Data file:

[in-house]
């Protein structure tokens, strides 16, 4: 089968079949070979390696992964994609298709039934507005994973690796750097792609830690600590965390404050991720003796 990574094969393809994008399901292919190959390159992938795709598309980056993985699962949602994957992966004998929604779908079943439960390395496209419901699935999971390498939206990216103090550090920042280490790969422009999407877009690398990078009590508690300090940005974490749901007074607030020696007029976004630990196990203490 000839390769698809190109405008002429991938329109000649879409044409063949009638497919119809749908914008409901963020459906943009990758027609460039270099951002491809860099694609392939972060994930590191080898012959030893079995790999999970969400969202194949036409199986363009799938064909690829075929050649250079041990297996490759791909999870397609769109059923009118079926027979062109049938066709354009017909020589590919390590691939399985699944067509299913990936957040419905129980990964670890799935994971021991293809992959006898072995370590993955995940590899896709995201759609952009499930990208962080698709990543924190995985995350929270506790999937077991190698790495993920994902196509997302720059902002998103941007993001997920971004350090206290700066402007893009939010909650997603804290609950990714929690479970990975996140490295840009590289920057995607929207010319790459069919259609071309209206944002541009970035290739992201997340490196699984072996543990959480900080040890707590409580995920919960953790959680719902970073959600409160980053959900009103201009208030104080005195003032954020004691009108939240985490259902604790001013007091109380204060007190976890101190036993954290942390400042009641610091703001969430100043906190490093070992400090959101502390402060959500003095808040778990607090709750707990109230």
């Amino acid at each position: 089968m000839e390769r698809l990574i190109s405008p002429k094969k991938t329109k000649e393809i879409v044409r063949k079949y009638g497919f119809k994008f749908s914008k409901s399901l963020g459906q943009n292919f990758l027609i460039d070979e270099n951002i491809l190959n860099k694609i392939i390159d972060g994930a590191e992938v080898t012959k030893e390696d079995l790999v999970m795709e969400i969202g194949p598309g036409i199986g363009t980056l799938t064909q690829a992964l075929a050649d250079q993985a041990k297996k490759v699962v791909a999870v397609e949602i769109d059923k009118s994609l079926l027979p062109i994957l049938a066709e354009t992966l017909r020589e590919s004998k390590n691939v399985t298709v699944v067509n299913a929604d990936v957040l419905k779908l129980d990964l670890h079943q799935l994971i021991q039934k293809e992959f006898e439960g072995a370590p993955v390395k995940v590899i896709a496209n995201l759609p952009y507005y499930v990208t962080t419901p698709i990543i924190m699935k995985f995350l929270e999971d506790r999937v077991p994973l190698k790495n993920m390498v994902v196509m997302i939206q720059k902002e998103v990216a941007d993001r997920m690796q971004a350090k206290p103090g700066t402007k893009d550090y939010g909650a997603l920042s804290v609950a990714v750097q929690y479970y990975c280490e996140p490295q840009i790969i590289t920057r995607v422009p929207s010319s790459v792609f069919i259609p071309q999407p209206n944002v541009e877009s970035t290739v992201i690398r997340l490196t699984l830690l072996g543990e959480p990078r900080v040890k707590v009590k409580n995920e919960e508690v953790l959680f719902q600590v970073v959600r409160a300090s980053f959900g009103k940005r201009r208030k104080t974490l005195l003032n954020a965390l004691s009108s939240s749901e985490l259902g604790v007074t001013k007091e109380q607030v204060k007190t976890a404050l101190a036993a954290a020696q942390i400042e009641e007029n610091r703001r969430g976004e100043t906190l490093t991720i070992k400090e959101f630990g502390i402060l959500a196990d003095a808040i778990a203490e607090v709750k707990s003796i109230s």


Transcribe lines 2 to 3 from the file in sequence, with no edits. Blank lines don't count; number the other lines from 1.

């Protein structure tokens, strides 16, 4: 089968079949070979390696992964994609298709039934507005994973690796750097792609830690600590965390404050991720003796 990574094969393809994008399901292919190959390159992938795709598309980056993985699962949602994957992966004998929604779908079943439960390395496209419901699935999971390498939206990216103090550090920042280490790969422009999407877009690398990078009590508690300090940005974490749901007074607030020696007029976004630990196990203490 000839390769698809190109405008002429991938329109000649879409044409063949009638497919119809749908914008409901963020459906943009990758027609460039270099951002491809860099694609392939972060994930590191080898012959030893079995790999999970969400969202194949036409199986363009799938064909690829075929050649250079041990297996490759791909999870397609769109059923009118079926027979062109049938066709354009017909020589590919390590691939399985699944067509299913990936957040419905129980990964670890799935994971021991293809992959006898072995370590993955995940590899896709995201759609952009499930990208962080698709990543924190995985995350929270506790999937077991190698790495993920994902196509997302720059902002998103941007993001997920971004350090206290700066402007893009939010909650997603804290609950990714929690479970990975996140490295840009590289920057995607929207010319790459069919259609071309209206944002541009970035290739992201997340490196699984072996543990959480900080040890707590409580995920919960953790959680719902970073959600409160980053959900009103201009208030104080005195003032954020004691009108939240985490259902604790001013007091109380204060007190976890101190036993954290942390400042009641610091703001969430100043906190490093070992400090959101502390402060959500003095808040778990607090709750707990109230």
């Amino acid at each position: 089968m000839e390769r698809l990574i190109s405008p002429k094969k991938t329109k000649e393809i879409v044409r063949k079949y009638g497919f119809k994008f749908s914008k409901s399901l963020g459906q943009n292919f990758l027609i460039d070979e270099n951002i491809l190959n860099k694609i392939i390159d972060g994930a590191e992938v080898t012959k030893e390696d079995l790999v999970m795709e969400i969202g194949p598309g036409i199986g363009t980056l799938t064909q690829a992964l075929a050649d250079q993985a041990k297996k490759v699962v791909a999870v397609e949602i769109d059923k009118s994609l079926l027979p062109i994957l049938a066709e354009t992966l017909r020589e590919s004998k390590n691939v399985t298709v699944v067509n299913a929604d990936v957040l419905k779908l129980d990964l670890h079943q799935l994971i021991q039934k293809e992959f006898e439960g072995a370590p993955v390395k995940v590899i896709a496209n995201l759609p952009y507005y499930v990208t962080t419901p698709i990543i924190m699935k995985f995350l929270e999971d506790r999937v077991p994973l190698k790495n993920m390498v994902v196509m997302i939206q720059k902002e998103v990216a941007d993001r997920m690796q971004a350090k206290p103090g700066t402007k893009d550090y939010g909650a997603l920042s804290v609950a990714v750097q929690y479970y990975c280490e996140p490295q840009i790969i590289t920057r995607v422009p929207s010319s790459v792609f069919i259609p071309q999407p209206n944002v541009e877009s970035t290739v992201i690398r997340l490196t699984l830690l072996g543990e959480p990078r900080v040890k707590v009590k409580n995920e919960e508690v953790l959680f719902q600590v970073v959600r409160a300090s980053f959900g009103k940005r201009r208030k104080t974490l005195l003032n954020a965390l004691s009108s939240s749901e985490l259902g604790v007074t001013k007091e109380q607030v204060k007190t976890a404050l101190a036993a954290a020696q942390i400042e009641e007029n610091r703001r969430g976004e100043t906190l490093t991720i070992k400090e959101f630990g502390i402060l959500a196990d003095a808040i778990a203490e607090v709750k707990s003796i109230s």